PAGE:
I used to dream of having one of the little marvels known as a TRS-80 Model 100. Well, now I have three. Introduced by Radio Shack in 1983, the m100 (as it is commonly known) is among the very first laptop computers. The m100 was actually built by Kyocera Corp. in Japan. Several nearly-identical models were sold by NEC and Olivetti.
What is in a Model 100? Very little, by today's computing standards. I, however, do not simply write something off because it is not 'state of the art'. (For examples, see my Microcomputer Museum page.) Fact is, MANY people make good use of m100s and similar machines, and some even PREFER them to more 'modern' systems!
The Model 100 is based on a 2.4 MHz 80C85 CPU, and supports between 8 KB and 32 KB of battery-backed SRAM (some third-party upgrades allow additional RAM banks to be added). This serves as nonvolatile offline storage as well as system RAM. The display is a non-backlit liquid-crystal type offering text displays of 8 lines by 40 characters, as well as dot-addressable graphics. The machine features a 1500 bps audio cassette port for data storage, [relatively] standard serial and parallel ports, and an internal 300 bps (Bell 103) modem with pulse dialing capability. The keyboard has full-sized keys and a very smooth feel (much nicer than the keyboard on my 486 notebook. :) Several programs reside in the m100's internal ROM, including a text editor, a terminal emulator, and a rather powerful BASIC interpreter. One can switch a Model 100 on and be editing a program or document in a matter of seconds!
That brings up another point about the m100: At this point in time, these machines are rather old. The internal memory-backup battery, a small Ni-Cd pack, is soldered to the main board in the bottom of the computer. This type of battery has a habit of leaking corrosive chemicals as it approaches the end of its useful life. It would be wise to inspect any such battery in any computer once in a while (perhaps once or twice a year; more often for older machines) for such corrosion. Most PC motherboards use similar batteries for CMOS memory/clock backup, and they seem to deteriorate much faster (I saw one leak on a 486 motherboard that was less than 2 years old!). Apparently, PC motherboards overcharge their batteries, causing them to fail prematurely. Interestingly, of my three 1983-vintage Model 100s, only one has any sign of corrosion, and it is slight...and all hold their memories perfectly. The corroded battery is, of course, destined to be replaced in the near future. :)
I have recently acquired a Tandy 102 computer, which is the successor to the m100. It uses surface-mounted components and is thinner and lighter than the m100. The '102 also uses different RAM (individual chips rather than custom modules) and a different CPU bus connector than the '100. Comparing the two overall, I find that the '102 is less rugged and not as well-built as the '100. Its keyboard is a particular weakness (broken traces on the keyboard PCB resulted in the machine's availability, in fact; though I have since repaired it).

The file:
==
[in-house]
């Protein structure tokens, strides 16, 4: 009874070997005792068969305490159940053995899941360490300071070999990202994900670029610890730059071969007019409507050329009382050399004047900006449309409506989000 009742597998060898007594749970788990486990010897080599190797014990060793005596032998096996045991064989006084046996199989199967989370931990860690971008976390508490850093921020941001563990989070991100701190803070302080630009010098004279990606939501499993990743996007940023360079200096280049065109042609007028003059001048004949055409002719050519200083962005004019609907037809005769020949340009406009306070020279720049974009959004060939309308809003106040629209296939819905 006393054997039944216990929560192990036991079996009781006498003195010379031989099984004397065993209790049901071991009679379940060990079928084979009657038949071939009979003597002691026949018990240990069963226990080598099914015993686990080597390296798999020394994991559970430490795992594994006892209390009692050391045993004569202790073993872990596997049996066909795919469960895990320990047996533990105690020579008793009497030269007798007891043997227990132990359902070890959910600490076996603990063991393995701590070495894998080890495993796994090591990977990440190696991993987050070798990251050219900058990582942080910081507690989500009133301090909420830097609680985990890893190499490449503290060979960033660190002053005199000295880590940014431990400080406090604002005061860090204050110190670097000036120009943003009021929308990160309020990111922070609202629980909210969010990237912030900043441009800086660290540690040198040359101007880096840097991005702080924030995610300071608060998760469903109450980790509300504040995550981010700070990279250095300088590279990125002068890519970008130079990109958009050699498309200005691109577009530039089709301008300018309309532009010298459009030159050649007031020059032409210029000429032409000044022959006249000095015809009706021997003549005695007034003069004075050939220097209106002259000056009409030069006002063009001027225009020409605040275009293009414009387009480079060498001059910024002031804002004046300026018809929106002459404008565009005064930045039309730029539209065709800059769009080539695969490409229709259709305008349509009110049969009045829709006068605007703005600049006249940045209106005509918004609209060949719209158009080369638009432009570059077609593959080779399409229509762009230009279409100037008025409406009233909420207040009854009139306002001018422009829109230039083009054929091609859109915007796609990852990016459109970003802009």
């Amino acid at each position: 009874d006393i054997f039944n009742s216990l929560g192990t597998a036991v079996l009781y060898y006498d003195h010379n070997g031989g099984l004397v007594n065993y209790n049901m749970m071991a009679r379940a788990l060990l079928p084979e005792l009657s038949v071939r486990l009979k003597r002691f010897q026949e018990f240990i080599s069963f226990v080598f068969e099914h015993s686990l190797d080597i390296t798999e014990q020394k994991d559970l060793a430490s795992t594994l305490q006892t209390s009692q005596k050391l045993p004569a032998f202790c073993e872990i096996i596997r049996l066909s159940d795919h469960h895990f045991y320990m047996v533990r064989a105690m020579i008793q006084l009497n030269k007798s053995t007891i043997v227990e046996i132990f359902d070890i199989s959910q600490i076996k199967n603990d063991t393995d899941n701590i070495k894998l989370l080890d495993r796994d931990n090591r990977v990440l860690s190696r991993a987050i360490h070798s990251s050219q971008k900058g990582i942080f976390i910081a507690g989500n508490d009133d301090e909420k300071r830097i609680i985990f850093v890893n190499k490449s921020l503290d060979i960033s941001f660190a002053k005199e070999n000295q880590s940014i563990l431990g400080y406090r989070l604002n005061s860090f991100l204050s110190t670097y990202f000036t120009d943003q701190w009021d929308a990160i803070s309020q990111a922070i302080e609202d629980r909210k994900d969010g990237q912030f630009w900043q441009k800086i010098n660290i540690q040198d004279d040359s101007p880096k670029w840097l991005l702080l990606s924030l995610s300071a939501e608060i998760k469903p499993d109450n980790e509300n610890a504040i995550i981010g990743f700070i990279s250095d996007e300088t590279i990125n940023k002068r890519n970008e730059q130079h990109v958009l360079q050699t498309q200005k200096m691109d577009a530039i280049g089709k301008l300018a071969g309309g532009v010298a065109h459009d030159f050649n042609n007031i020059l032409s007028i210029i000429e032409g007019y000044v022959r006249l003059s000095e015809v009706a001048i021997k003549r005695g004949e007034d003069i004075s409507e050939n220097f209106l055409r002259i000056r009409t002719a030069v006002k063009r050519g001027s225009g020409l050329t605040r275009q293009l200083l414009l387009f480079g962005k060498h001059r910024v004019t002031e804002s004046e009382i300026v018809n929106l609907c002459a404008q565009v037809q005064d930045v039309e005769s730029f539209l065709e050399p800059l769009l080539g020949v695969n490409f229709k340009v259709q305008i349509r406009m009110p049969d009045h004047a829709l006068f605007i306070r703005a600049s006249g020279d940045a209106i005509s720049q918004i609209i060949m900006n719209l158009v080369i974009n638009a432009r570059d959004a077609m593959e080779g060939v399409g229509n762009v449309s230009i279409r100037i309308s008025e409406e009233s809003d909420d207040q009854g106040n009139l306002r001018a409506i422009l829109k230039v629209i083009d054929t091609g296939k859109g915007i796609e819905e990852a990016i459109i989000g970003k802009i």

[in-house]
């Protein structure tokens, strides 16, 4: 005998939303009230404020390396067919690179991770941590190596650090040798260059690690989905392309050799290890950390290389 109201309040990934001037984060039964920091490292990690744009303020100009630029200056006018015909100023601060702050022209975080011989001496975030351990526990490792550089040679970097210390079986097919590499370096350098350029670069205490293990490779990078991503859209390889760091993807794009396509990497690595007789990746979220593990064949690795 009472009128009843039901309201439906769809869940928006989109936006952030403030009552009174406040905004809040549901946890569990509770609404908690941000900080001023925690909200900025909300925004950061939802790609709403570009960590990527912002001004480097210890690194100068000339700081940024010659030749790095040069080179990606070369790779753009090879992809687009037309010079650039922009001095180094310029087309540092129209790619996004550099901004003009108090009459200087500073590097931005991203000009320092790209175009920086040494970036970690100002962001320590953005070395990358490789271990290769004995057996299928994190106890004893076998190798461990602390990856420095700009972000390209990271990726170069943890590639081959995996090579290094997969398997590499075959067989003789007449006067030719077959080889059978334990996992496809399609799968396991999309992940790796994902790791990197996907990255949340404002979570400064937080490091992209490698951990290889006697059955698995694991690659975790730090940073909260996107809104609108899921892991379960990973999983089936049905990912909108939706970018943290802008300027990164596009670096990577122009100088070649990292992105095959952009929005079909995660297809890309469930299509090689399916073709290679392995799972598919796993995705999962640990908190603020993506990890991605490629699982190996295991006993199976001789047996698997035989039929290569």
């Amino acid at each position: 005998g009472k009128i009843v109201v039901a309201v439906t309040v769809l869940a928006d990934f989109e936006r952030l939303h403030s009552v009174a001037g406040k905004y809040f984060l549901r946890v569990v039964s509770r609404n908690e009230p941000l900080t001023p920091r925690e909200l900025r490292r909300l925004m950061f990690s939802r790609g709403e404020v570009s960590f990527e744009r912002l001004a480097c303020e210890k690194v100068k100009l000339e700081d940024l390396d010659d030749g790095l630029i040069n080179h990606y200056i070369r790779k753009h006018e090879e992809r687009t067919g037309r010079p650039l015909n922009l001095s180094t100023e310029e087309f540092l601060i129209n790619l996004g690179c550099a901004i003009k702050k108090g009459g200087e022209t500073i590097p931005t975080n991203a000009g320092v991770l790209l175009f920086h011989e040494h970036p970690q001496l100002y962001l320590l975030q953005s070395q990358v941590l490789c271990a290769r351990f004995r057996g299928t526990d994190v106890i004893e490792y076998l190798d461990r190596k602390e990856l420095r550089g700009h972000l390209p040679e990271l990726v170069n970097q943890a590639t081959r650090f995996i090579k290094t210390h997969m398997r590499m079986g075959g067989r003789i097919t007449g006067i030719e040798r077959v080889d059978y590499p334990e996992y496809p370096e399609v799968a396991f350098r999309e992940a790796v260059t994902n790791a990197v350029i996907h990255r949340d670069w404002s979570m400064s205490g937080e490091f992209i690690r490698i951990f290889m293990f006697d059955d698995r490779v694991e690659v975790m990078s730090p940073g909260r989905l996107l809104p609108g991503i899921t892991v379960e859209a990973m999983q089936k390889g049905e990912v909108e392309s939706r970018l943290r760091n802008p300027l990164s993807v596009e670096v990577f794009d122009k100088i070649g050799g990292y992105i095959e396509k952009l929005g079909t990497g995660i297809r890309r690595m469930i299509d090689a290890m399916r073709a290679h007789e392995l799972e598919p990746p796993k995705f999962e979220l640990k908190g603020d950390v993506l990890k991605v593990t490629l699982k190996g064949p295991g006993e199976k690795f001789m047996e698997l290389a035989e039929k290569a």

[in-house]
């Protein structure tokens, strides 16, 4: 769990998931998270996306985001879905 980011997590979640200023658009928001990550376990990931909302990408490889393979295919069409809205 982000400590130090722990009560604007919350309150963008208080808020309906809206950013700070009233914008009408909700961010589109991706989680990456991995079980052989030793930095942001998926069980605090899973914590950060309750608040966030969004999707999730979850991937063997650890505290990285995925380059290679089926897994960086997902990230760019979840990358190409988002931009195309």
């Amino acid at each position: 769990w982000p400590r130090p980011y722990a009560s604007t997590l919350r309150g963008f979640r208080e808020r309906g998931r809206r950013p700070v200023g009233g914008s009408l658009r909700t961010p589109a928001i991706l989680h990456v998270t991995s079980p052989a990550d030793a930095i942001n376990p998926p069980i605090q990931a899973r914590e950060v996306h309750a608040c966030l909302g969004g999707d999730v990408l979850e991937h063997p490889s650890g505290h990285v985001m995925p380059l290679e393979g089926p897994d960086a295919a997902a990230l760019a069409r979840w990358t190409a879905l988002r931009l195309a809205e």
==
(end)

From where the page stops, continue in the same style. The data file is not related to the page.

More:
While portable floppy drives were available for the m100, they are now quite expensive and difficult to locate in comparison to the computers themselves. For this reason, by far the most economical sort of m100 offline data storage is cassette tape. Like the Color Computer, the m100 may be connected to any standard audio cassette recorder. However, the quality and performance of such recorders varies tremendously.
By far the best cassette recorder that I have ever found for computer use is the Tandy CCR-82. It is considerably smaller than most standard or 'computer' tape decks, and uses 4 'AA' cells, just like the m100 (which is quite handy in the field). The CCR-82's internal mechanism is constructed almost entirely of metal, not the less-rugged plastic used in many units. It also features a switch to defeat the remote control input and a switch and LEDs to allow monitoring of record and playback audio, even with a plug inserted in the earphone jack. These features totally eliminate the ever-present need to insert and remove the earphone and remote plugs. Note that, despite the CCR-82's possession of an AUX input jack, I have found that excellent reliability results from plugging the computer's record output into the microphone jack instead.
Web100 has a tremendous amount of Model 100 info.
TriumpH has the most aesthetically-customized Model 100 I've seen.
Club 100 has a vast m100 file library, as well as commercial hardware and software.
Last updated: 5 August 1998
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